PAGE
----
The double standards over free speech

Yasmin Alibhai-Brown

This staged clash of fundamentalisms now has an audience of billions. The climax is likely to be grisly. European journalists have got the show fight they wanted, Flemming Rose, the culture editor of Denmark's Jyllands-Posten, sought out controversial cartoonists to create caricatures of the Prophet Mohamed, not because they had something bold and compelling to say, but simply to enrage, like bullfighters goading a bull.

Other newspapers have reprinted the cartoons in a supposed act of solidarity. What they have done, in fact, is belittle freedom of expression. They have taken something precious and turned it into a licence for the intelligentsia to behave like yobs. These liberal warriors, high on conceit, want to demonstrate that Muslims can never be a part of Europe, because, well, they are too backward to hoot aloud when their revered prophet is shown with a bomb for a turban. I am not amused either, so should I pack the bags? Many of these countries were infamous for their state terrorism against Jews. Since then they have systematically mistreated generations of Muslims.

Right on cue, out came the dishcloths, Bin Laden surrogates with murderous banners and belligerence. A sweetheart baby is held aloft wearing a snug cap with a red heart proclaiming love of al-Qa'ida. Is their faith so uncertain that a few ink lines can shrivel it? Threats and deaths for stupid pictures; what kind of morality is that?

Muslims live as abject prisoners of their dictatorial states. They flee to places where they can breathe easier and speak. Then, a minority turn into the vicious thought-dogs they left behind. Most of us Muslims detest them more than whites ever could.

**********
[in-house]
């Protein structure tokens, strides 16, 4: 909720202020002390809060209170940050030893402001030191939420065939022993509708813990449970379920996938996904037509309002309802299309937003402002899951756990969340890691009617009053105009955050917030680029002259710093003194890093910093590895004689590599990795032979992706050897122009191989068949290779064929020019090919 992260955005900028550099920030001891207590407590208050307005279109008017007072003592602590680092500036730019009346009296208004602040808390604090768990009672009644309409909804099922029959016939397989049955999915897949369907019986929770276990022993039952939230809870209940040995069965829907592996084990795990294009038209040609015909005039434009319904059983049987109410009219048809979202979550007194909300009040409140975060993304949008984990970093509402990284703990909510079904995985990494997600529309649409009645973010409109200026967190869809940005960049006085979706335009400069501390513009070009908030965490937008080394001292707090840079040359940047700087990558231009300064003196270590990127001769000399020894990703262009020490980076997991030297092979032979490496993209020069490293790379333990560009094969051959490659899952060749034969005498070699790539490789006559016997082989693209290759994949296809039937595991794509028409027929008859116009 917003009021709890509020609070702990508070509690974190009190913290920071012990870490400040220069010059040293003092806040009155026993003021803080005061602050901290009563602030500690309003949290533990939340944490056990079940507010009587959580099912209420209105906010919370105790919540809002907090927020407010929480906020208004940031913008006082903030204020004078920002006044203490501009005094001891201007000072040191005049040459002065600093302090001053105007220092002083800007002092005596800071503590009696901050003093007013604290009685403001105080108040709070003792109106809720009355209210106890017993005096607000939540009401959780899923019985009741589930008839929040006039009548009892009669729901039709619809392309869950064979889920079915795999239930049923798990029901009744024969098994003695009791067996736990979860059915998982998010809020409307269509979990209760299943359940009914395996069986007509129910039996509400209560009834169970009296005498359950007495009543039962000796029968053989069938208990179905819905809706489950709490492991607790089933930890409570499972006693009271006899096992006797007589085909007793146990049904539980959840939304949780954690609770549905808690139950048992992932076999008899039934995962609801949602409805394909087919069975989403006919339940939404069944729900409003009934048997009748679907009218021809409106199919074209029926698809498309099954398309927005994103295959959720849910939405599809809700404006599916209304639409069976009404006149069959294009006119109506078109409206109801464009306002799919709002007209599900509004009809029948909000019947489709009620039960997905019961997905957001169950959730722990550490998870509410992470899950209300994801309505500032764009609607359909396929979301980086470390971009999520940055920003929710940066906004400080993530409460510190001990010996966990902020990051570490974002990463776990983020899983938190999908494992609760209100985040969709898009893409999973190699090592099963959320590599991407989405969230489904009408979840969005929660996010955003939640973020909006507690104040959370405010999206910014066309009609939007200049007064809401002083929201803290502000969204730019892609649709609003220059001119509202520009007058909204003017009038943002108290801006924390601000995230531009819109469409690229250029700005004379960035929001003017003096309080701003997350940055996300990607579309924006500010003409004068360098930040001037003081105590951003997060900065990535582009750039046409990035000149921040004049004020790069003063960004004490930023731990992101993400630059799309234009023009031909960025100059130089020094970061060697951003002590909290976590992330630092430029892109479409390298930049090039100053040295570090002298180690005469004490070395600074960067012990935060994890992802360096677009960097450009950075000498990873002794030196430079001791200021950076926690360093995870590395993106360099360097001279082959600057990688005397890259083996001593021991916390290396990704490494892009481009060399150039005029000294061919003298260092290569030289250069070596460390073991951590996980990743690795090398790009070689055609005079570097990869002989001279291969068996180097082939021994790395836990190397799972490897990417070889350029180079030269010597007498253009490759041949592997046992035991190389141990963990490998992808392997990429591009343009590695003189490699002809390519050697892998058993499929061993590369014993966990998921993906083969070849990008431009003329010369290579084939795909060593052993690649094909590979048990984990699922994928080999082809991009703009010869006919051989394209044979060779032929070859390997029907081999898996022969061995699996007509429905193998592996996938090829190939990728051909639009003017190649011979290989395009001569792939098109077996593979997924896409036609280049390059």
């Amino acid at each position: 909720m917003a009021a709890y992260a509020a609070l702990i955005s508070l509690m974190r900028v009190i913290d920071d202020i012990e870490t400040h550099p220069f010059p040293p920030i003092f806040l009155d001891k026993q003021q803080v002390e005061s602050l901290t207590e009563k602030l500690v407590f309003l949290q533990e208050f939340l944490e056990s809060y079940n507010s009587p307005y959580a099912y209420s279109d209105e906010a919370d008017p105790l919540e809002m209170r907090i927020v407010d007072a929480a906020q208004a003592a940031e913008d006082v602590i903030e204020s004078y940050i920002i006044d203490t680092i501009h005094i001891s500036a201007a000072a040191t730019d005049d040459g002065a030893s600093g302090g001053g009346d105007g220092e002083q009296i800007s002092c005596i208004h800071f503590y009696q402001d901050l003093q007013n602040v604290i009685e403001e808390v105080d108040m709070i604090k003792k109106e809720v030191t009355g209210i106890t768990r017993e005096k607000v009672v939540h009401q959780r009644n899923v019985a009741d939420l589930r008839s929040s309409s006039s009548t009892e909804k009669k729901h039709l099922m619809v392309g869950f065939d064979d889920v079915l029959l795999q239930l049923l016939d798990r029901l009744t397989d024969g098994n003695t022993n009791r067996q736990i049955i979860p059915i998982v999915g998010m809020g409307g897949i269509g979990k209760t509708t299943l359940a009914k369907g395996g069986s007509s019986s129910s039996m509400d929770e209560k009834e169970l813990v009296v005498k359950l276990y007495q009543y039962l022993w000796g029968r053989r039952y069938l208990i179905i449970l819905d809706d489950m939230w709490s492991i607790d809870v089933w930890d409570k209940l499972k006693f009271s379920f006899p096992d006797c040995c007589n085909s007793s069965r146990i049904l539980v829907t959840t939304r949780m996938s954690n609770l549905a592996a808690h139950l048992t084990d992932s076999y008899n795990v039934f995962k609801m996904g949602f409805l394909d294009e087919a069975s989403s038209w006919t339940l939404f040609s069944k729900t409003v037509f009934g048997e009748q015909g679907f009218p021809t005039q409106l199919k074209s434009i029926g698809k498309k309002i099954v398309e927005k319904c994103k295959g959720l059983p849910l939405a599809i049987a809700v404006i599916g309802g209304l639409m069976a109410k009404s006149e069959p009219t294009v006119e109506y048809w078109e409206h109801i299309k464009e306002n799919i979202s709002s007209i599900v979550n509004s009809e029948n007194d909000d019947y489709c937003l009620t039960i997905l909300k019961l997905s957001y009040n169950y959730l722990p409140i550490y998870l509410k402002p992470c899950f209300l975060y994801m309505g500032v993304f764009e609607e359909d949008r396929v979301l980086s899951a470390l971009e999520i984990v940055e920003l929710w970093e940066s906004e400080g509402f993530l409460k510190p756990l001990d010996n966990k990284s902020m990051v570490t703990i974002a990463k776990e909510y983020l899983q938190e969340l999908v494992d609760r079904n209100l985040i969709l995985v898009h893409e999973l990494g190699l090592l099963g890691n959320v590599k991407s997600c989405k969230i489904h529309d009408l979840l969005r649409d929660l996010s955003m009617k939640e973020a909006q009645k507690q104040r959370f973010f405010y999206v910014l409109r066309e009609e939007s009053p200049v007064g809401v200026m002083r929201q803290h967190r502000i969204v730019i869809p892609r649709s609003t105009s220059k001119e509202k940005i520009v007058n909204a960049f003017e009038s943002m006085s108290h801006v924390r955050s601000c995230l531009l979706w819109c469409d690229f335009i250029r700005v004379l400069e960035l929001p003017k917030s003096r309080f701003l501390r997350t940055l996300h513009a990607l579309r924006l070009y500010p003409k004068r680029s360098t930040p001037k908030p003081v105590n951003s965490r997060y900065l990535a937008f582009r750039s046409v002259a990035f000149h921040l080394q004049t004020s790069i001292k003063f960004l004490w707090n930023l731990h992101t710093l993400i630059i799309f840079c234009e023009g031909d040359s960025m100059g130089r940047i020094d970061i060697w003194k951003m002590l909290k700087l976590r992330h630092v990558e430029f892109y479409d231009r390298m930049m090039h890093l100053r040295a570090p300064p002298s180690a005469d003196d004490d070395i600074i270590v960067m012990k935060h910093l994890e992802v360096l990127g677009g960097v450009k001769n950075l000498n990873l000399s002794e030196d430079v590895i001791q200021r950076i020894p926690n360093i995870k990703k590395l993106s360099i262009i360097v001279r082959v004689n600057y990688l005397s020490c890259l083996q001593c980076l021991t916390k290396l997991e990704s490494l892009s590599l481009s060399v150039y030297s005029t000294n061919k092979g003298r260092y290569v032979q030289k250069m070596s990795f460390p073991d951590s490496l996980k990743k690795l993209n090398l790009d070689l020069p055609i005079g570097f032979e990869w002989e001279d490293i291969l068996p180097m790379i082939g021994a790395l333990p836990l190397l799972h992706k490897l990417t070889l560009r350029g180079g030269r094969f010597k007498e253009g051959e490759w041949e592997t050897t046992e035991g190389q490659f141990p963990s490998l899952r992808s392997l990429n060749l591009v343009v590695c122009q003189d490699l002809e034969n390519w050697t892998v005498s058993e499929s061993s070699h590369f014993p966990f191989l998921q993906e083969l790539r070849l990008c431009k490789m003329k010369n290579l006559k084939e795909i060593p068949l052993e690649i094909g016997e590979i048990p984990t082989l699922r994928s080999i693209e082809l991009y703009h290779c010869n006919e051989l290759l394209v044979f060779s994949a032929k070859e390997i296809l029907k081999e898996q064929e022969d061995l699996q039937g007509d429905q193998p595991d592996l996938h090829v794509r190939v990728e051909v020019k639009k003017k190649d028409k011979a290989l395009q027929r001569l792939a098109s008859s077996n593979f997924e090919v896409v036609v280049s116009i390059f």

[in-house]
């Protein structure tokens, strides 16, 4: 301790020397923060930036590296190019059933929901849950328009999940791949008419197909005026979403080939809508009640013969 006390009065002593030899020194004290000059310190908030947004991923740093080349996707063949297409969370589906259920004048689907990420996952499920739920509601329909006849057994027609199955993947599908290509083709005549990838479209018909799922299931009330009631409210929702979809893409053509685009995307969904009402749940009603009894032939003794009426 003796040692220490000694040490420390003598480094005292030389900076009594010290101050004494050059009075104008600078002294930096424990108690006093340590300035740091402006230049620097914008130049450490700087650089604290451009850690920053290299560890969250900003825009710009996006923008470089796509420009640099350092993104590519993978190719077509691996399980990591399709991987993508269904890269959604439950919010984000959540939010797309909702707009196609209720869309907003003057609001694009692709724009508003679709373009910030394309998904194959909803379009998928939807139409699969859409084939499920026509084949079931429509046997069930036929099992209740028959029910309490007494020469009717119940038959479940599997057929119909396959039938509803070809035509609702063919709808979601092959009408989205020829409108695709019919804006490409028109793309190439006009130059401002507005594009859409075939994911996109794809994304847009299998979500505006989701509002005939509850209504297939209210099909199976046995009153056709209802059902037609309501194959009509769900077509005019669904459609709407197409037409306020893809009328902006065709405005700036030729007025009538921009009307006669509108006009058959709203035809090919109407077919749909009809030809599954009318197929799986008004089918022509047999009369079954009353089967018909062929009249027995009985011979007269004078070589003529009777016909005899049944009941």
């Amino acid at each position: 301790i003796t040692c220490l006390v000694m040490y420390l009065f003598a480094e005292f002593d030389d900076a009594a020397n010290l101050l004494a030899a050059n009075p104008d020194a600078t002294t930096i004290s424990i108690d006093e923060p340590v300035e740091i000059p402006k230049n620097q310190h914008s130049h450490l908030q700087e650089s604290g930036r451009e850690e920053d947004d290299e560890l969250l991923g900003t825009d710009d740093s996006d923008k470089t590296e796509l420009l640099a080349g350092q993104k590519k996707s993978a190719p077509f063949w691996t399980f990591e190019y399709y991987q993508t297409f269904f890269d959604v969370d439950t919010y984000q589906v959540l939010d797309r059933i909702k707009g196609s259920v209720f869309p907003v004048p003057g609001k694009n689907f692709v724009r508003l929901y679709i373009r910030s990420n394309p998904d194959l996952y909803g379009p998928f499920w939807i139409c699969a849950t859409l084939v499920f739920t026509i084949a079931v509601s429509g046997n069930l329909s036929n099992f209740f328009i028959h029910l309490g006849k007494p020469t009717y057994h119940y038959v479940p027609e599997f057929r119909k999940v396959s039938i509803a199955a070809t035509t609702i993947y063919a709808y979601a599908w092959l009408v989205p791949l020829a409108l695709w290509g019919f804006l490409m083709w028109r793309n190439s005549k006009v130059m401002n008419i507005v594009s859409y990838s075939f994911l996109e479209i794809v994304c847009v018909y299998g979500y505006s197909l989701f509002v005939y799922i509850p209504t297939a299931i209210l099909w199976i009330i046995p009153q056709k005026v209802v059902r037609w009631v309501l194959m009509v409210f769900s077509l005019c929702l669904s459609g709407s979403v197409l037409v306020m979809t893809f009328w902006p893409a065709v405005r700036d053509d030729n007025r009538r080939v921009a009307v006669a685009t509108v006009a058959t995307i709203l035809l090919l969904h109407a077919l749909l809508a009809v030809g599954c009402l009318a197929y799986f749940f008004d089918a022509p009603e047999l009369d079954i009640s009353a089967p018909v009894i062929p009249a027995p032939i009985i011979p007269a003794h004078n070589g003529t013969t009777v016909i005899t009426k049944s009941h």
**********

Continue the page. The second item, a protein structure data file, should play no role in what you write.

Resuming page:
In an Arab coffee-shop this weekend, emotional arguments raged. I agreed with those who said neither publications nor writers should be harassed, but equally, that Muslims can protest, boycott goods, refuse to be defined by extremism, and question iniquitous double standards.

Muslims are not the only enemies of free speech. Go to Singapore and speak with an unrestrained tongue. I have had death threats from from Americans and white racists who, like Nick Griffin, cherish their right to hate.

And freedom of expression stands aside for money. Google capitulates in China, and Denmark will too, once the boycott of its goods cuts in. Where are the impassioned arguments against the Serious Organised Crime Act that stops people of conscience quietly protesting outside Parliament?

Judgements are exercised daily by newspapers on what should be published. There are internalised restraints of decency and civil duties of care. A media lawyer wouldn't let me criticise Lord Winston because, I was told: "He is very powerful, and also Jewish. It could be taken the wrong way." She won the argument.

In 2002, the New Statesman printed what was viewed as an anti-Semitic cover and the editor was deluged with protest. A cartoon of Ariel Sharon in this newspaper caused similar outrage. The Daily Mail caused offence when it printed a cartoon of the 58 Chinese immigrants who suffocated in the back of a truck. We do not abuse fat people or walk into pubs and announce to the gathered: "Wogs and niggers stink."

Ordinary Muslims have convincingly argued against gratuitous provocation. Now they must reassert as powerfully how they value the freedom to be and to speak in the way Europe allows them to. That should confound and silence their liberal enemies.


Back To Islam Awareness Homepage

Latest News about Islam and Muslims

Contact for further information